Franklin Set for Transformation
LACONIA DAILY SUN | TOM CALDWELL
FRANKLIN — The Three Rivers City is poised for an economic revival through two major projects that will answer a longstanding need: attracting outsiders. PermaCity Life and Mill City Park have generated excitement and, more importantly, investment in the state’s smallest city.
“The city a while ago recognized that we need to increase our tax base in some way, through economic development,” said City Manager Judie Milner. “But our economic base can’t support a business on its own. We need to have something that will bring people in.” Residents initially pinned their hopes on the revival of the Franklin Opera House, which brought entertainment and educational programming back to the building that also serves as City Hall. It has proven to be a big hit locally, but it has failed to bring large crowds from beyond the immediate area.
Along came Todd Workman with a different approach to revival: arranging for low-cost financing options that encourage business owners to purchase and invest in the old buildings, rather than to simply rent space. He created a nonprofit organization to facilitate the rehabilitation of downtown buildings and attract new businesses.
“At PermaCity Life, we recognize that encouraging property ownership as a redevelopment strategy is a unique approach which has many advantages,” Workman said.
That approach attracted the attention of the Franklin City Council, and Milner said they agreed to assist with grant-writing and other forms of funding to help Workman purchase and fix up some of the old buildings.
The Capital Regional Development Council recently awarded a $5,000 grant to PermaCity Life to help support a condominium conversion plan for three mill buildings, which will transform them into eight commercial and five residential units. The grant will allow the organization to prepare site plans, surveys, and legal documents to obtain planning board approval of the subdivision.
“We believe, with CRDC’s assistance through this grant funding, we can develop a plan that will create an ‘owner-operator’ which will create pride in ownership,” Workman said.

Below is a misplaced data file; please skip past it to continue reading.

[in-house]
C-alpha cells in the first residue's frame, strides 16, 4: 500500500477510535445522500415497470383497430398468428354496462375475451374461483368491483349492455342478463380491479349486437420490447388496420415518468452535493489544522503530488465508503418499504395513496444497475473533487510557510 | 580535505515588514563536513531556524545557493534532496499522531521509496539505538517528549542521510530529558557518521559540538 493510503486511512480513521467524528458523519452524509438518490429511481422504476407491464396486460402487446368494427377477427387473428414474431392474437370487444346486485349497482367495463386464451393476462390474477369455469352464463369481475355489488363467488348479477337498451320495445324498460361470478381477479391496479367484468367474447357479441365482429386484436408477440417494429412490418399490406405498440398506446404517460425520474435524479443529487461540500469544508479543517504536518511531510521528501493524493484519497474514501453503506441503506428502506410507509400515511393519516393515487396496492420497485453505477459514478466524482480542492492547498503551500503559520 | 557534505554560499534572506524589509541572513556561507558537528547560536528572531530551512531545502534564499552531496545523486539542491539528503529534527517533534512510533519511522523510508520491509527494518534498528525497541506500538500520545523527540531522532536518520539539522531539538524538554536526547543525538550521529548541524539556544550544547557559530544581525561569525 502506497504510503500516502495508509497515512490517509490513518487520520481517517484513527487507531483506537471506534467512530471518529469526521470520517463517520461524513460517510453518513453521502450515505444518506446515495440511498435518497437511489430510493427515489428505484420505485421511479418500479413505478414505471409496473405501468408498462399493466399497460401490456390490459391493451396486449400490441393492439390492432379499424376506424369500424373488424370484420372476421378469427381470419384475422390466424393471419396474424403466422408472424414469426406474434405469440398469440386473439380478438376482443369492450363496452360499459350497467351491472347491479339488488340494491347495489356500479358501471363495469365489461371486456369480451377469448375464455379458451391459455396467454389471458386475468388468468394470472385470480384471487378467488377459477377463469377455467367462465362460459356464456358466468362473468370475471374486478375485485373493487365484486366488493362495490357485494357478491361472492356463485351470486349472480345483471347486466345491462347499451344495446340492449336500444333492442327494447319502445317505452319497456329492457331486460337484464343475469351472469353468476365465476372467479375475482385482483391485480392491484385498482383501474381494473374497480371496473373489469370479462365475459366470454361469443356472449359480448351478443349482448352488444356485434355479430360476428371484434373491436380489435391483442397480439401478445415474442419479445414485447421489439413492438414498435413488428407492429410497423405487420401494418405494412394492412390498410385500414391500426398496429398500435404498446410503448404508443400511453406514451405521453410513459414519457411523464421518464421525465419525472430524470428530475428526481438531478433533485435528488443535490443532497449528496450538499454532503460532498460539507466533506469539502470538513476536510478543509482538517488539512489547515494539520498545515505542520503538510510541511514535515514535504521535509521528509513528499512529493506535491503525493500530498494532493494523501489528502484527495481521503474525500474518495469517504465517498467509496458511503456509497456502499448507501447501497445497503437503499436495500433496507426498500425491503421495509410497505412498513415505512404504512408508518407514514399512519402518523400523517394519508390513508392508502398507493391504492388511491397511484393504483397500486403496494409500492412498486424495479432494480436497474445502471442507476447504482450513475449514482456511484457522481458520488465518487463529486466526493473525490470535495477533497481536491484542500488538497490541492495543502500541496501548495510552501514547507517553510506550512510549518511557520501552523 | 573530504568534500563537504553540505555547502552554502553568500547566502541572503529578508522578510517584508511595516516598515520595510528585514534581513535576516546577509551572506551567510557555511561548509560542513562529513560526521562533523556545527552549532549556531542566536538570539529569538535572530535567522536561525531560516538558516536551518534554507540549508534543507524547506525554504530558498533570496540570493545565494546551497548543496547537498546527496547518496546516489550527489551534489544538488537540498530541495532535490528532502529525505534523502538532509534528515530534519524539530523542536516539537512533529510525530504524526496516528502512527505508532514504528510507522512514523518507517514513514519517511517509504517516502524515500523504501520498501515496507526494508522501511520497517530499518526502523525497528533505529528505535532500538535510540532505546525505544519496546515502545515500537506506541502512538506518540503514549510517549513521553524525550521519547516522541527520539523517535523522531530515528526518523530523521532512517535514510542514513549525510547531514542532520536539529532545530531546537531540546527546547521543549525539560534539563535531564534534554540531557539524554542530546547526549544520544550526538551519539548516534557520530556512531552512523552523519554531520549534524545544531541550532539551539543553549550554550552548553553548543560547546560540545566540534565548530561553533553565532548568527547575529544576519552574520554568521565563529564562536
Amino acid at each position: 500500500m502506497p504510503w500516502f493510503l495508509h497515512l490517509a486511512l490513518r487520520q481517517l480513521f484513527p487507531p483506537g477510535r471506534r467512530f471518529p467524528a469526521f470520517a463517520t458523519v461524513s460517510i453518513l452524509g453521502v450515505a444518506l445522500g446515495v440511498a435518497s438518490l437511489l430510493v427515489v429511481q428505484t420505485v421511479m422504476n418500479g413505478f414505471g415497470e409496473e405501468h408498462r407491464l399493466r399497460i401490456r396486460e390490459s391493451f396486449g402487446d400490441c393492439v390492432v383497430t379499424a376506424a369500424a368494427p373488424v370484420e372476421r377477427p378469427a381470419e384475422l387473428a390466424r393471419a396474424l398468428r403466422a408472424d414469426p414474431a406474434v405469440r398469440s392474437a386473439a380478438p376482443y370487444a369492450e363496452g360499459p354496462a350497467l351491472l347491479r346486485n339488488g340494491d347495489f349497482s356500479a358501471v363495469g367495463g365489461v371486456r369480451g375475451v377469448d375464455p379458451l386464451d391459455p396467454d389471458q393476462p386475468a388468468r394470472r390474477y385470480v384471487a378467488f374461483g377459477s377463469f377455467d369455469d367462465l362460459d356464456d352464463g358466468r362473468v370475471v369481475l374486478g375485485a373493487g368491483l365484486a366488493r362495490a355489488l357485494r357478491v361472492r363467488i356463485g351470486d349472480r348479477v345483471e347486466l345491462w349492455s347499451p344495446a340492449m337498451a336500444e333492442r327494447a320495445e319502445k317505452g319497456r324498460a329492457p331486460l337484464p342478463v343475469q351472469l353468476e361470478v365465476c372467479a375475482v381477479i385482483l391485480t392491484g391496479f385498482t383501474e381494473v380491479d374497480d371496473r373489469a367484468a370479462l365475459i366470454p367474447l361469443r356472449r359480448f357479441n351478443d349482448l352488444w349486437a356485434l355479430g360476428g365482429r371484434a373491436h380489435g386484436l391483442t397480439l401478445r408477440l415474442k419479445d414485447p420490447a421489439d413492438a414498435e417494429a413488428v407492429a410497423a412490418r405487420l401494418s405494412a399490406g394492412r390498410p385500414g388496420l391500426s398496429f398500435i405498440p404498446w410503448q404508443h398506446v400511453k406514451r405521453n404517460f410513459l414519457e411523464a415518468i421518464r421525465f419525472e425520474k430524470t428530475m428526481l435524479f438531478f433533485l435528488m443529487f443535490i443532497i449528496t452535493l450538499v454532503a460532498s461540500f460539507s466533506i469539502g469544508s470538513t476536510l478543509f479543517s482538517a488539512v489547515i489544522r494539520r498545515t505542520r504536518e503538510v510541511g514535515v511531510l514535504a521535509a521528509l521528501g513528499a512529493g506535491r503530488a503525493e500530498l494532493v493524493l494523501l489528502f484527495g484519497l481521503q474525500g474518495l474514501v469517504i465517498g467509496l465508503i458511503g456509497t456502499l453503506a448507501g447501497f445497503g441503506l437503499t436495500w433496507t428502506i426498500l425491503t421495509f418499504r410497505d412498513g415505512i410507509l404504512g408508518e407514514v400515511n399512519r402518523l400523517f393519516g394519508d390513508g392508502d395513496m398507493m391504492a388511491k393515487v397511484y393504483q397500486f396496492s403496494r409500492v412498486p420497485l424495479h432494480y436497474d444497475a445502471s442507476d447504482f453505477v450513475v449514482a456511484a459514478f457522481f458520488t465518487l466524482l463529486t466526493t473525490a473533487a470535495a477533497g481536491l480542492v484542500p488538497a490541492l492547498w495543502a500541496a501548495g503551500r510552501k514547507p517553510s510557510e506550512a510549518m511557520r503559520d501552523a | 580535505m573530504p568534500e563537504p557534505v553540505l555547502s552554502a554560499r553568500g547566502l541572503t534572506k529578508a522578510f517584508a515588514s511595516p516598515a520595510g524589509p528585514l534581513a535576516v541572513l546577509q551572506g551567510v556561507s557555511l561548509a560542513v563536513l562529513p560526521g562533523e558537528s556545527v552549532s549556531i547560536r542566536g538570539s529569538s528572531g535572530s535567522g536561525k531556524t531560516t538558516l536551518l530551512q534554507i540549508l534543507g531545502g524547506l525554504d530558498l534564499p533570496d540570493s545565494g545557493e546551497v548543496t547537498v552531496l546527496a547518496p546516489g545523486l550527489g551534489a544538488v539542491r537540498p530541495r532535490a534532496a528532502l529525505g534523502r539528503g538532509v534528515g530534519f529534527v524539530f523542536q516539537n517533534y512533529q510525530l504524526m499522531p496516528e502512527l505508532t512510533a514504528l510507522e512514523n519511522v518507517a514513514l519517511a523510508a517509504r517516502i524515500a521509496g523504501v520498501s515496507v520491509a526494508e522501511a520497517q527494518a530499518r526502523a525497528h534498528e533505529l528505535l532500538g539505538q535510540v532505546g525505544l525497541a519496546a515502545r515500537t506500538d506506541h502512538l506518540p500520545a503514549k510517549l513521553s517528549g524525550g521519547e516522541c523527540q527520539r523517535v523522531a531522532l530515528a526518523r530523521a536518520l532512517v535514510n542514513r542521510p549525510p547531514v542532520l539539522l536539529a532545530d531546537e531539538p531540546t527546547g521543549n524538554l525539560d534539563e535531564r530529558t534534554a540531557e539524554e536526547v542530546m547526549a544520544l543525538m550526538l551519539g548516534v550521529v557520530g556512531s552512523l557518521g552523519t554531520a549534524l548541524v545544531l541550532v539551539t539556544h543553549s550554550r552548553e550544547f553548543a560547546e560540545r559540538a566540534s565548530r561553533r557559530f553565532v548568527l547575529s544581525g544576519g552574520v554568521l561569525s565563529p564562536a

“Favorable financing terms will likely yield debt service payments equal to or less than pro-forma rents. This will improve cash flow and encourage owners to invest in their business expansion. It's great for the business owner and great for Franklin.”
Mill City Park
Milner said that, when Marty Parichand approached the city with a proposal for a whitewater park in downtown Franklin, there was some skepticism about it. That evaporated when Parichand provided information about other successful whitewater parks and a study that showed such a park could boost Franklin’s economy by $5 to $6 million per year.
The first whitewater park was developed in Salida, Colorado, a city very much like Franklin.
Instead of being a mill city, Salida was a major railroad city, with a switching yard and roundtable, before the rail industry disappeared, leaving that city in much the same shape as Franklin after its mills closed. Mike Harvey designed a whitewater park that revived Salida, and Milner said a restaurant at the water’s edge which had grossed between $400,000 and $500,000 a year is now making $4 million a year.
Parichand, owner of Outdoor New England on Central Street, said he was able to raise $35,000 for a feasibility study through crowdfunding, donations, signature events, the sale of T-shirts, mugs, and cozies, and a $10,000 grant from the Horne Foundation.
“After that, things started moving in a positive direction with the city,” he said.
With that partnershi